The compulsory excess is added to your voluntary excess should you make a claim. This amount should be stated in your policy documents.
How much voluntary excess should I pay?
The amount of voluntary excess you should add to your policy depends on how much you can afford to shell out if you need to make a claim.
While choosing a higher voluntary excess will help to reduce your premium, you need to be sure that should you have to make a claim, you can afford to pay the compulsory excess plus the voluntary excess on your policy.
When you run a quote on MoneySuperMarket, you’ll be asked how much voluntary excess you wish to add to your policy. The resulting list of quotes will show the total excess (compulsory and voluntary) that you’ll have to pay if you make a claim.
You can then alter the voluntary excess to see how it affects the price you pay.
Should I increase my voluntary excess?
In theory, the higher your voluntary excess, the less your car insurance will cost. But it’s always worth seeing how much you would pay with a £0 voluntary excess.
As explained above, you also need to consider how much you could afford to pay if you are in an accident or your car is stolen. While you can set the level of your voluntary excess when buying your policy, you can’t change it when you have to make a claim.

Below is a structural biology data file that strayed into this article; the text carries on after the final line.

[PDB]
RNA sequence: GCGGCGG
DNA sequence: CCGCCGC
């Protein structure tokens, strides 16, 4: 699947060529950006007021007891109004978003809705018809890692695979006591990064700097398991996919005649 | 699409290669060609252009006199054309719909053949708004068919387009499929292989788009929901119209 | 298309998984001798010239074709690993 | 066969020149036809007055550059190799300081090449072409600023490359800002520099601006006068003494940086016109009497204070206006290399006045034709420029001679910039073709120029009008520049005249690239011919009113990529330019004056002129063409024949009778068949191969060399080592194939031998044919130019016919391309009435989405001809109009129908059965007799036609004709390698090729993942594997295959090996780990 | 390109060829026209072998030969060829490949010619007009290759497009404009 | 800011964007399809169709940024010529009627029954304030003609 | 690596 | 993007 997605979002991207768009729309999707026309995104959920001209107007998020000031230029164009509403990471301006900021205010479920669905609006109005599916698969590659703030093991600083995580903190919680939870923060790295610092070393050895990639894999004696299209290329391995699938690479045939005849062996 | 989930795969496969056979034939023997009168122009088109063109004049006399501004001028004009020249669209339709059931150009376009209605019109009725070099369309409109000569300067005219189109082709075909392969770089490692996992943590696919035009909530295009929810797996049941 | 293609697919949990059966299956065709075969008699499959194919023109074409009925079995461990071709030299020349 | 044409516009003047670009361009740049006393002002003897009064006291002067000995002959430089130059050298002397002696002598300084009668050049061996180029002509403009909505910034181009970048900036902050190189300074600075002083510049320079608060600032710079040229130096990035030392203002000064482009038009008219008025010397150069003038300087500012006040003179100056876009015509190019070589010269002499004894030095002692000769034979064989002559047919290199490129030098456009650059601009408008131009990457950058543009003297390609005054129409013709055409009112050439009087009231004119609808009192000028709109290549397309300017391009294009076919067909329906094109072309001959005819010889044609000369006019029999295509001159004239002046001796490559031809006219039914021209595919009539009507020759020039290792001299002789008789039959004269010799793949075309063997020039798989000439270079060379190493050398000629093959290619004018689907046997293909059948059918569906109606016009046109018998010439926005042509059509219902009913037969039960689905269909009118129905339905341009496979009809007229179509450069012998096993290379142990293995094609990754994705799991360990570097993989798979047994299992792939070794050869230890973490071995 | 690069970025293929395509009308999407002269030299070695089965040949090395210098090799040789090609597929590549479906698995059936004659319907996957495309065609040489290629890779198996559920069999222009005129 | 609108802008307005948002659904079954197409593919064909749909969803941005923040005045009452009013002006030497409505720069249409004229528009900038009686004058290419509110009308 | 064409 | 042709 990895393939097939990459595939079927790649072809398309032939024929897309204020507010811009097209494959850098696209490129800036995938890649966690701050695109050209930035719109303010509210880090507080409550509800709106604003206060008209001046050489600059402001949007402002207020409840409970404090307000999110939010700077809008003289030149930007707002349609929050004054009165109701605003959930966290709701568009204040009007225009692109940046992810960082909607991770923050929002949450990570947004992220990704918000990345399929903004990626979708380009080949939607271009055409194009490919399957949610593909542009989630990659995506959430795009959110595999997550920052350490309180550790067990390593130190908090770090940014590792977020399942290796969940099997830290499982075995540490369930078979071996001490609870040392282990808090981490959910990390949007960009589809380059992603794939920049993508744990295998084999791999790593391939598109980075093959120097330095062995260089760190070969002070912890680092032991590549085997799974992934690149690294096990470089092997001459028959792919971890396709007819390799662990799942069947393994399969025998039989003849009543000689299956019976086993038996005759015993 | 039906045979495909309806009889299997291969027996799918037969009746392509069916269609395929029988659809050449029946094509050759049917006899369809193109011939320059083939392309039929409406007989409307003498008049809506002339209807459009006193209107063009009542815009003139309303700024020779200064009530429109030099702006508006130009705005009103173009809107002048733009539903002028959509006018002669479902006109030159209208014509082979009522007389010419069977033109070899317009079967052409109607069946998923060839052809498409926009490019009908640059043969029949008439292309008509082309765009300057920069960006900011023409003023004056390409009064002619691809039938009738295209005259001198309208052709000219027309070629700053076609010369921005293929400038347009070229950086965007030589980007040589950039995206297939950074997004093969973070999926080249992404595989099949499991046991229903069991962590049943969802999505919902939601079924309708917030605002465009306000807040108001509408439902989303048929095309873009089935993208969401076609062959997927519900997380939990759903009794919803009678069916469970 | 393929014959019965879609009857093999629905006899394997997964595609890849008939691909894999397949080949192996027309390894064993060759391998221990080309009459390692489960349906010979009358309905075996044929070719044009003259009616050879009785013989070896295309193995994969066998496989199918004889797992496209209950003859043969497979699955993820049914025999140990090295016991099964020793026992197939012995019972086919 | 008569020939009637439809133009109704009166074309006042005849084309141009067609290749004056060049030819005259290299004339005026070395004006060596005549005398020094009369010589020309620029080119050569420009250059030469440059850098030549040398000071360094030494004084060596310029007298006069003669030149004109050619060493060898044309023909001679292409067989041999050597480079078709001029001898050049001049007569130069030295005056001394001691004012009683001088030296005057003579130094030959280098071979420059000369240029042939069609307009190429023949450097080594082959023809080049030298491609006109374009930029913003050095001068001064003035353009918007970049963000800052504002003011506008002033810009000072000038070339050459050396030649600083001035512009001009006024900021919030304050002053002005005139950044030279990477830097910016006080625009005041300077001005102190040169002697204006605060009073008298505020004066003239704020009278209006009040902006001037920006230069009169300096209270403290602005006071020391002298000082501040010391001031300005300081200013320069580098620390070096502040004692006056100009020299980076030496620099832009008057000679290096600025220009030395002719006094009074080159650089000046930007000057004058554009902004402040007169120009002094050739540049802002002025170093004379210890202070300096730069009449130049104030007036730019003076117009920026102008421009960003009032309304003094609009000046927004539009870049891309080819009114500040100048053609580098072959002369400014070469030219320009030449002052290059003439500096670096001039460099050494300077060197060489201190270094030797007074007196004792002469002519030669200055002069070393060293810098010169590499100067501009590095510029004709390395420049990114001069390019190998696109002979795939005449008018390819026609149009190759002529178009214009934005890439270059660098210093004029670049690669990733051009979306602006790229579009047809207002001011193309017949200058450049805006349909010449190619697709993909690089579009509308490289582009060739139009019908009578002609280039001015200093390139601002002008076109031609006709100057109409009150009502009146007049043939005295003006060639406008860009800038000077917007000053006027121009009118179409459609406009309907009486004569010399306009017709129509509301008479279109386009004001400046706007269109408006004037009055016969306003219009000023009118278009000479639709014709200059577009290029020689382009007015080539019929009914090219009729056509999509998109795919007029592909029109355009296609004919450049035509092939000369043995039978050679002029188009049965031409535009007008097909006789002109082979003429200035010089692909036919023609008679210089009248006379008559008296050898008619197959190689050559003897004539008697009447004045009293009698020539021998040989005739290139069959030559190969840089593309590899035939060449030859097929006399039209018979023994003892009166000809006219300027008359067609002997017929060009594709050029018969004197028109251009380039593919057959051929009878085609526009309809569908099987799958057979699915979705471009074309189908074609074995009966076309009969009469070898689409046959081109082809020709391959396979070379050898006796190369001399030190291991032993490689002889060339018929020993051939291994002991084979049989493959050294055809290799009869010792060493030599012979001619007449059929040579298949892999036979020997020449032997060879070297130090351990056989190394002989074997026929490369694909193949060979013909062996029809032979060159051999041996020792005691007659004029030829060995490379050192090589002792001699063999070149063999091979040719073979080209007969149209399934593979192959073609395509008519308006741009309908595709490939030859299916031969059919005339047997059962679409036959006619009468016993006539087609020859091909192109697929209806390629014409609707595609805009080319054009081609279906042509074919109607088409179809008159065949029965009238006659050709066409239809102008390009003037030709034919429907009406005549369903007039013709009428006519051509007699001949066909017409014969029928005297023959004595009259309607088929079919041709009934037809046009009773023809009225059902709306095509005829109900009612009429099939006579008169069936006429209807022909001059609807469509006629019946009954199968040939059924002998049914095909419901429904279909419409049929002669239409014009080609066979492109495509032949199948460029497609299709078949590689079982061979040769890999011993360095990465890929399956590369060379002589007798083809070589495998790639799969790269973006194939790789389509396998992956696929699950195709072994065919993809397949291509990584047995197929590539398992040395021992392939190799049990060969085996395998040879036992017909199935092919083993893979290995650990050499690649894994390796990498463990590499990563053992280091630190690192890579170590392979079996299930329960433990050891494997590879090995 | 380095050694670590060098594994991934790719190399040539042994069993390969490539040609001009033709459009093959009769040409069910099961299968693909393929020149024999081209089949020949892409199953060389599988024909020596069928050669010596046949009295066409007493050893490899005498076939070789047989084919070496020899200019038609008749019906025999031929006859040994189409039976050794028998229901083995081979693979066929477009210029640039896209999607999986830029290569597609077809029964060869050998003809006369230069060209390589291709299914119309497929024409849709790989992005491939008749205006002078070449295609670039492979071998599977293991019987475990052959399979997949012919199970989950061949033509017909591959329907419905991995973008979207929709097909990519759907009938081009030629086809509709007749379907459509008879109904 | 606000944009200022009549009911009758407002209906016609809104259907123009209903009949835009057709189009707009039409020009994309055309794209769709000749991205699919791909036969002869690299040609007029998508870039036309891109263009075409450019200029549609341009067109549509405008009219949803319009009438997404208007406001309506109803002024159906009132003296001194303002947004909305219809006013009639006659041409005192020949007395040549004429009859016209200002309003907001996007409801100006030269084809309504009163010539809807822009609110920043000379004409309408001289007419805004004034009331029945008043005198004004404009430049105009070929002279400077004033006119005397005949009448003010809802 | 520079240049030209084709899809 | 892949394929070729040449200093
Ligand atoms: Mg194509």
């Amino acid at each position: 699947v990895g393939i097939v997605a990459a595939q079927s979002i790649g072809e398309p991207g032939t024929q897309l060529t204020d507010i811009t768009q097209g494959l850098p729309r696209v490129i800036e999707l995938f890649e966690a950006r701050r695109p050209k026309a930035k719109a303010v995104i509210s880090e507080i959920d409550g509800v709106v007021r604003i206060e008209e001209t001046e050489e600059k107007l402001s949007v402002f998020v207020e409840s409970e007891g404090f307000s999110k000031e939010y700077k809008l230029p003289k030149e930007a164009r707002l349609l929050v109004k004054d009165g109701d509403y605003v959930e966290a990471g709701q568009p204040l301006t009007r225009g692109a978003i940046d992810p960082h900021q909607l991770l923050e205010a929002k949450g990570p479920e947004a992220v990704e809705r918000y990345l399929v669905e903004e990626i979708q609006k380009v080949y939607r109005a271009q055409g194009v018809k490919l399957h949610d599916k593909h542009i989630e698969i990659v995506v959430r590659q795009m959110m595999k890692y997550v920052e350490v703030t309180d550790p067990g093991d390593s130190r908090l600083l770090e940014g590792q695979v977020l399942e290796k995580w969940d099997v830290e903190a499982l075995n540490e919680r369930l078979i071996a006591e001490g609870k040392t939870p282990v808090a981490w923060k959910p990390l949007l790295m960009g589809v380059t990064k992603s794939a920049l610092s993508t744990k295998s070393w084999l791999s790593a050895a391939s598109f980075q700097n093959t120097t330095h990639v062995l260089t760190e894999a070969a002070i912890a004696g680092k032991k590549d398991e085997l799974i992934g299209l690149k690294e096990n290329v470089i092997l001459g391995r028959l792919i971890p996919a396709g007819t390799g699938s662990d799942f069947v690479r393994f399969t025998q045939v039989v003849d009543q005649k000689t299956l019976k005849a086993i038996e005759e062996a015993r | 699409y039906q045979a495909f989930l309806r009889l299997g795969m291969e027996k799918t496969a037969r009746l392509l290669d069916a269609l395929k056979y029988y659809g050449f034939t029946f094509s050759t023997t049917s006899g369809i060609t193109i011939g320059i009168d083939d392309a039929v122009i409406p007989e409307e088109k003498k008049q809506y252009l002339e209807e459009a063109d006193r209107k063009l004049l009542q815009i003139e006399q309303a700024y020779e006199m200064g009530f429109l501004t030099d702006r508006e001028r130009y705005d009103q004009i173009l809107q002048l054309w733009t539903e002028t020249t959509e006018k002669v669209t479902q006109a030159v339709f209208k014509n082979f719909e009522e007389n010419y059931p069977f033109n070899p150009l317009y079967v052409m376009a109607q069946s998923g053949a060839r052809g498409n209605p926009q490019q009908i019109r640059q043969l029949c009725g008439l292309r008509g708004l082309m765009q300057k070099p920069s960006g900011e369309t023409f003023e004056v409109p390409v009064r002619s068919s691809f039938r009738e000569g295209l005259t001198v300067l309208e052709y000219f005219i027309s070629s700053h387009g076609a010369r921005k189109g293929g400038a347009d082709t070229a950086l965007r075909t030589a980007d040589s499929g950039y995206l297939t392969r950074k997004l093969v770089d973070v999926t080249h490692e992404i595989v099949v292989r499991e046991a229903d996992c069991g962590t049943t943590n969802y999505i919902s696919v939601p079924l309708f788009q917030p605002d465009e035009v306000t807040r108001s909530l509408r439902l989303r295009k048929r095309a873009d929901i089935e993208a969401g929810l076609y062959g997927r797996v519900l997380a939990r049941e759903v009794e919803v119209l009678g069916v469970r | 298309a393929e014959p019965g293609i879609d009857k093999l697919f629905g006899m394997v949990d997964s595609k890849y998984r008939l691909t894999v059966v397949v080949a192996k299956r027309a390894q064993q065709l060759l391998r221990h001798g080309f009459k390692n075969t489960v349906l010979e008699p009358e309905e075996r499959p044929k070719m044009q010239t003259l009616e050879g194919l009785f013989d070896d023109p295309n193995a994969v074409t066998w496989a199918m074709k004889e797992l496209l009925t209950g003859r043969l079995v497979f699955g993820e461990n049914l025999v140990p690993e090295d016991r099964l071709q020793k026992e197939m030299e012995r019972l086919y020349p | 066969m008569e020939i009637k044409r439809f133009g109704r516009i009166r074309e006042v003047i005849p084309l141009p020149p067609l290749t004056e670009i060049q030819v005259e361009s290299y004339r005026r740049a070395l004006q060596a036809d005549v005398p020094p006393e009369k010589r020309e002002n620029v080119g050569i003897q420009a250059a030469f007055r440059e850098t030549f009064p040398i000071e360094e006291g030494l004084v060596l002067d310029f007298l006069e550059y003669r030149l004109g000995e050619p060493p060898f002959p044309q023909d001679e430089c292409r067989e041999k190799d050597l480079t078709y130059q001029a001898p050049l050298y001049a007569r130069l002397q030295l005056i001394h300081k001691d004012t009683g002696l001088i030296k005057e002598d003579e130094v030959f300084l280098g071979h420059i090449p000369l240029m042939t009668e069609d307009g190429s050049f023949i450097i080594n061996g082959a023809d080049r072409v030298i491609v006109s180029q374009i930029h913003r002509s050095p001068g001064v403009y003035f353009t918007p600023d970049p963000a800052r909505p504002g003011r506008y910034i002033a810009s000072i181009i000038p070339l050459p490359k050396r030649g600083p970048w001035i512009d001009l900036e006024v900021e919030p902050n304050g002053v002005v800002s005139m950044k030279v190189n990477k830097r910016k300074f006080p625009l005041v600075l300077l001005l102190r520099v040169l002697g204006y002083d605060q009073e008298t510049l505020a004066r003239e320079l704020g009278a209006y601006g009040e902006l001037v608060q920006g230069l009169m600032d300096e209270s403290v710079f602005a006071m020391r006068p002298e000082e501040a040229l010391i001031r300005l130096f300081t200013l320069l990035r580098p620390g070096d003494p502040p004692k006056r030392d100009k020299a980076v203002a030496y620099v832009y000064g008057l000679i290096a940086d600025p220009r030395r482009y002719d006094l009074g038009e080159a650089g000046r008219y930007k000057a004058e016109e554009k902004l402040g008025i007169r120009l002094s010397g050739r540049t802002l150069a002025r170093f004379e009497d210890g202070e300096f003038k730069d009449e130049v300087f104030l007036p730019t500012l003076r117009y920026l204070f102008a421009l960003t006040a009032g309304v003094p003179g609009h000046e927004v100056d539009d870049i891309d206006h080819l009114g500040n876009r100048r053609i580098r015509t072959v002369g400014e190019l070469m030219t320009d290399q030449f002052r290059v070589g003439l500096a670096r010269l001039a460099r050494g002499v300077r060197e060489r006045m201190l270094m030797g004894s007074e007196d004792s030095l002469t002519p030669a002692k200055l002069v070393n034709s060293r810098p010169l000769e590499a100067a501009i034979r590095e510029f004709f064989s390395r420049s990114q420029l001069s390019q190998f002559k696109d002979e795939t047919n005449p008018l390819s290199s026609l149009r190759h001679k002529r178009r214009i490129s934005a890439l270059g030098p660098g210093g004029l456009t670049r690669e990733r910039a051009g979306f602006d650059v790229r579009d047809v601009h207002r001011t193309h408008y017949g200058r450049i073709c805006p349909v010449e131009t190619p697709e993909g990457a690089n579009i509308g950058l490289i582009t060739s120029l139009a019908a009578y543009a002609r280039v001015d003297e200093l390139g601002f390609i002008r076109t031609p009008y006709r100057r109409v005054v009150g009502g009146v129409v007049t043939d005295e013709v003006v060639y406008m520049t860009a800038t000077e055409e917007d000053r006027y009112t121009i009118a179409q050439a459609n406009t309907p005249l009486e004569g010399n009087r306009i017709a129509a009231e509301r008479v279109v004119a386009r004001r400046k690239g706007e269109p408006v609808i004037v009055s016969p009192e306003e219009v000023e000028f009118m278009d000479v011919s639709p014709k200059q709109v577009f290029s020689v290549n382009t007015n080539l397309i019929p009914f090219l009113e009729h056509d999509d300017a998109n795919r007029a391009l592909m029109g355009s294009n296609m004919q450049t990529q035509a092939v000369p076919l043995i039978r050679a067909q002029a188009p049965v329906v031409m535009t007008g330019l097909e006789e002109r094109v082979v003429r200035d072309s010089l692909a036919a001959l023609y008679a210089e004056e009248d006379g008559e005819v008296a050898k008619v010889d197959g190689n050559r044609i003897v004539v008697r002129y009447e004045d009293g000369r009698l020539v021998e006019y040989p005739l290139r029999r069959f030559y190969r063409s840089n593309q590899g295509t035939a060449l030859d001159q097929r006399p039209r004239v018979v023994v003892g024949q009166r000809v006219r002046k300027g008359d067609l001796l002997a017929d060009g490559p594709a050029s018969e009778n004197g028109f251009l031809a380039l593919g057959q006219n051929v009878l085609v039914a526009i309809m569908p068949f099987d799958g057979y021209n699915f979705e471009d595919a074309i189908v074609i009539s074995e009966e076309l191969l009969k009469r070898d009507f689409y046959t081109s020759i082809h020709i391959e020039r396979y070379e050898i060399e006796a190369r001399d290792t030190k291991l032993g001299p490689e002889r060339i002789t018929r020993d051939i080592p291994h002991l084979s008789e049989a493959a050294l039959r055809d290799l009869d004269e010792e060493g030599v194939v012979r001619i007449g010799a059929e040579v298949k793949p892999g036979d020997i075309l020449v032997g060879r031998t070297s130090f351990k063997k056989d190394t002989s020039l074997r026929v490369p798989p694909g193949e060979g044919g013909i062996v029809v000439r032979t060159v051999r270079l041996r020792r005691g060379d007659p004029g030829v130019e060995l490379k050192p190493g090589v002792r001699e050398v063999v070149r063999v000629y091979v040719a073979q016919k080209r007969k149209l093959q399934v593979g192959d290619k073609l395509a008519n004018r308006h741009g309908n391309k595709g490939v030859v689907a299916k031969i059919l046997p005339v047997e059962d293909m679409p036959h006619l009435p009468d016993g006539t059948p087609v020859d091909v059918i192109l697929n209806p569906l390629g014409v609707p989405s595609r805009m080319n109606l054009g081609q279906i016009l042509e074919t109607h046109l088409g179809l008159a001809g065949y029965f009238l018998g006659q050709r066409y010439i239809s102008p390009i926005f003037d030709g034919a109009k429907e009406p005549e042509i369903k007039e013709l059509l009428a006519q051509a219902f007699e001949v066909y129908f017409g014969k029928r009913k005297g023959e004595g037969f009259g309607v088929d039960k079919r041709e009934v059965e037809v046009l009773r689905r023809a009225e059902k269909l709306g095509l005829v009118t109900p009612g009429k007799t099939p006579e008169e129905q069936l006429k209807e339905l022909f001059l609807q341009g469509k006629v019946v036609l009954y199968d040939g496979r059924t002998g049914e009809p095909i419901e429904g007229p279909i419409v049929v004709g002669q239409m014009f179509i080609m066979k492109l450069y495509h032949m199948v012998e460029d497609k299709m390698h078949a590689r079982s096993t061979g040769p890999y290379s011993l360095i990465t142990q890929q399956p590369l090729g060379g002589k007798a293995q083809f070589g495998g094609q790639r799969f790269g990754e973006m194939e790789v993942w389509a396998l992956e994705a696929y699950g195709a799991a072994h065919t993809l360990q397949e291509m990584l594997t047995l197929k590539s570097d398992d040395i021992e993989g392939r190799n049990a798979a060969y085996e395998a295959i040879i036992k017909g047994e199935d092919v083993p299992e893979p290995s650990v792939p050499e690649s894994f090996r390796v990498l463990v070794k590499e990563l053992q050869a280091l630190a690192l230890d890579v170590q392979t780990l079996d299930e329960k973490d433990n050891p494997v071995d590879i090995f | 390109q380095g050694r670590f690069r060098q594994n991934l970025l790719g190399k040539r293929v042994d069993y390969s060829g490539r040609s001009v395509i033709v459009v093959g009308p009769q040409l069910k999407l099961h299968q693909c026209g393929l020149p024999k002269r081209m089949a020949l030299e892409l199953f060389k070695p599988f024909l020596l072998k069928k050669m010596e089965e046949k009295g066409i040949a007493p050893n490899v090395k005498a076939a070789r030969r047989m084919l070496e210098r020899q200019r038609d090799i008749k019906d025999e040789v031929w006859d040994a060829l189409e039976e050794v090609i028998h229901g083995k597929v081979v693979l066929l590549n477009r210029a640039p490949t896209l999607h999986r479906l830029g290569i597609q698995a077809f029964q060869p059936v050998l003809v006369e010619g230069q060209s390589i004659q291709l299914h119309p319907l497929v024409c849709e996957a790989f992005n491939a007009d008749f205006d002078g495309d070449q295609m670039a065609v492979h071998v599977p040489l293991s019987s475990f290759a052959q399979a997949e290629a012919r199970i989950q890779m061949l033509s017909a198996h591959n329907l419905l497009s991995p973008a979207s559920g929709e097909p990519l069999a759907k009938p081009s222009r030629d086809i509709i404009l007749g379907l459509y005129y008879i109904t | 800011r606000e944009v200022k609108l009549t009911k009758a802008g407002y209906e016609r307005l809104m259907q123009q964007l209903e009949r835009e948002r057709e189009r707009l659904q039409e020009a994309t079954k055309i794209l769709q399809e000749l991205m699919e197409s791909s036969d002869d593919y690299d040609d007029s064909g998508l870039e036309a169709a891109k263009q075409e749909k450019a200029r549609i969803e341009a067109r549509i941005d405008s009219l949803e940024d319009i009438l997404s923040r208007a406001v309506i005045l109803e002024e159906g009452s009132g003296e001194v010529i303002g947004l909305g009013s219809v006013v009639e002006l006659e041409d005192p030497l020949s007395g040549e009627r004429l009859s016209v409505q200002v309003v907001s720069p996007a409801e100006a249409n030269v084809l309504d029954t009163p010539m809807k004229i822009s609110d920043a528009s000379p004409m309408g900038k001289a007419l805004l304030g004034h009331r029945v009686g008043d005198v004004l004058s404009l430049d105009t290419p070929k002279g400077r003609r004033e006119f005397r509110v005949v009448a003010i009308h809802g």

So if you need to make a claim then you’ll have to cover both this amount and your compulsory excess. If you are unable to do so, your insurer will not pay out for the rest of the claim.
Why does increasing my voluntary excess reduce car insurance premiums?
Opting for a higher voluntary excess will often cut the cost of your car insurance. Increasing your voluntary excess from £0 to £250, for example, could save you around 5% on your car insurance premiums.
Insurers offer discounts to people who agree to pay higher excesses for two reasons:
Agreeing to a higher excess suggests you will not make low-value claims
If you do make a claim, the amount the insurer has to pay out is lower
Can I change my voluntary excess?
Yes, you can set the level of your voluntary excess when you take out a car insurance policy. Most insurers will let you set it at anything from £0 to £300 or more.